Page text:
When it comes to love, it definitely takes two to tango.
In my practice it is common for people to come in an complain about their spouse or significant other. It is definitely more of a challenge to take a true inventory of your own behavior and have insight about how you might be contributing to the state of your relationship. There is always room to improve over the course of a long term relationship. Here are some important questions to ask yourself to find out if you have areas that need improvement:
1. Are you emotionally responsive and engaged with your partner?
This means you can you empathize, listen and respond emotionally You do not label your partner “needy” or some other negative term because he or she is reaching for you in this way. You value your partner and give the special attention this person deserves. Good partners turn toward each other (not away) when there is a “bid” for emotional connection.
2. Are you open to dialogue and negotiations?
You do your best to avoid “gridlock” on issues and use problem solving skills with your partner. Good partners realize that some issues in a relationship are not solvable. For example, personality characteristics that you find irritating in your partner are not going to simply go away. But, a good partner practices things like tolerance and negotiation when the problem arises.
3. Do you "soften your start-up," as opposed to being harsh when raising an issue?
This is particularly noteworthy for women as they bring up such issues around 80% of the time in the relationship.
4. Are you willing to "accept influence" rather than "batting it back" or escalating arguments?
5. Do you know how to de-escalate negativity in an argument and make efforts to do just that?
This is usually accomplished from using “repair attempts” or language that brings down tension. Examples are saying “sorry,” or “I misunderstood,” using humor, etc.
6. Do you avoid the “Four Horsemen” at all costs?
These are the key predictors of divorce: criticism, contempt (or belligerence), defensiveness, stonewalling (refusal to talk). Anger is generally ok, as long as contempt/belligerence is absent. Women are more critical; men are more stonewalling. Stonewalling is often an unsuccessful attempt to calm things down. Criticism during conflict by women is frequently a reaction to unresponsive or irritable male partners.
7. Are you trustworthy?
You have each other’s backs and do not keep secrets. You also behave in ways that better your partner and the relationship (not just yourself) Good partners are also accessible and can be reached when needed and counted on.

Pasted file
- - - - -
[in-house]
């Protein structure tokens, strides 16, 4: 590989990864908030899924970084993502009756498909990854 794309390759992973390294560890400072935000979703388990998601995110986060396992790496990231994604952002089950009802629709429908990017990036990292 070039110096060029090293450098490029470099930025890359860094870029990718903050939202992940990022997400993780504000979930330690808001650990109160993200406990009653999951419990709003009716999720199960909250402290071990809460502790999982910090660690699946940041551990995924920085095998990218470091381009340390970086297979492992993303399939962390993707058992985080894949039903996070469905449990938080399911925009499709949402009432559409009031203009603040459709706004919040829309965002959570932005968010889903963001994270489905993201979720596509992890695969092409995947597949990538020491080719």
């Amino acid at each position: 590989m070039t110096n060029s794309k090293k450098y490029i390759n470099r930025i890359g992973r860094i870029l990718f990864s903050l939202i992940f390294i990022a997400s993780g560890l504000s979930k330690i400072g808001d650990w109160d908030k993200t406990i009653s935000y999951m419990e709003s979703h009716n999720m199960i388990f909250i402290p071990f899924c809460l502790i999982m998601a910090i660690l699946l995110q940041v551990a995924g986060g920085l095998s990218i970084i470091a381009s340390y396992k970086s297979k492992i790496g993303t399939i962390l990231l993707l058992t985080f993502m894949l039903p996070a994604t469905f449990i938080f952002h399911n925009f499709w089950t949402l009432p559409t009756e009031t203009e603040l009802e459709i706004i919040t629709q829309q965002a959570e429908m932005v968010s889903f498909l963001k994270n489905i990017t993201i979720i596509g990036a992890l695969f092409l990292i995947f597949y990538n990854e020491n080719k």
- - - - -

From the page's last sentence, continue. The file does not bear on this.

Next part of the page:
8. Do you focus on the positives and not just the flaws of your partner?
Many things you found endearing when you first met your partner can later become sources of frustration.
9. Do you respect your partner’s autonomy and individuality? There is no need to be merged into one when you are in love. It is nice to miss your partner sometimes! Don’t let your own insecurities sabotage this.
10. Do you strive to meet each other's needs?
And furthermore, you do so because you like to see your partner happy? Are you concerned when your partner seems unhappy with you or just blow it off and think that “it’s his/her problem?” This is a poor attitude to take and will certainly doom your relationship.
11. Do you make efforts to avoid falling into a rut?
Successful couples make plans to try new things together, go out, have fun, laugh and play. Remember that novelty breaths positive energy into the relationship.
12. Are you physically affectionate and sexually responsive?
A good partner is able to be demonstrative of their love by giving and receiving physical affection. There is a realization that a romantic relationship is a sexual relationship and not just a platonic friendship.
13. Do you show gratitude and appreciation for your partner?
You may even think and feel you are grateful for your partner, but he/she is not a mind-reader! Be sure to express it in both actions and words too.
14. Finally, are you committed to the relationship and view it in terms of a "life-long journey" and not something to quickly bail on when things get rough?
We live in a time that makes it so easy to divorce (can you say “no-fault!”) and find someone else that relationships seem quite disposable. I assure you that there is nothing like having a long-term bonding love with a partner you can always count on. Be a good partner yourself and chances are you will attract someone into your life with the same values.
You you experiencing relationship or personal challenges? Reach out to Marni Feuerman, Licensed Psychotherapist, for help! Please visit her website at www.TheTalkingSolution.com.
This article was originally published at www.TheTalkingSolution.com. Reprinted with permission from the author.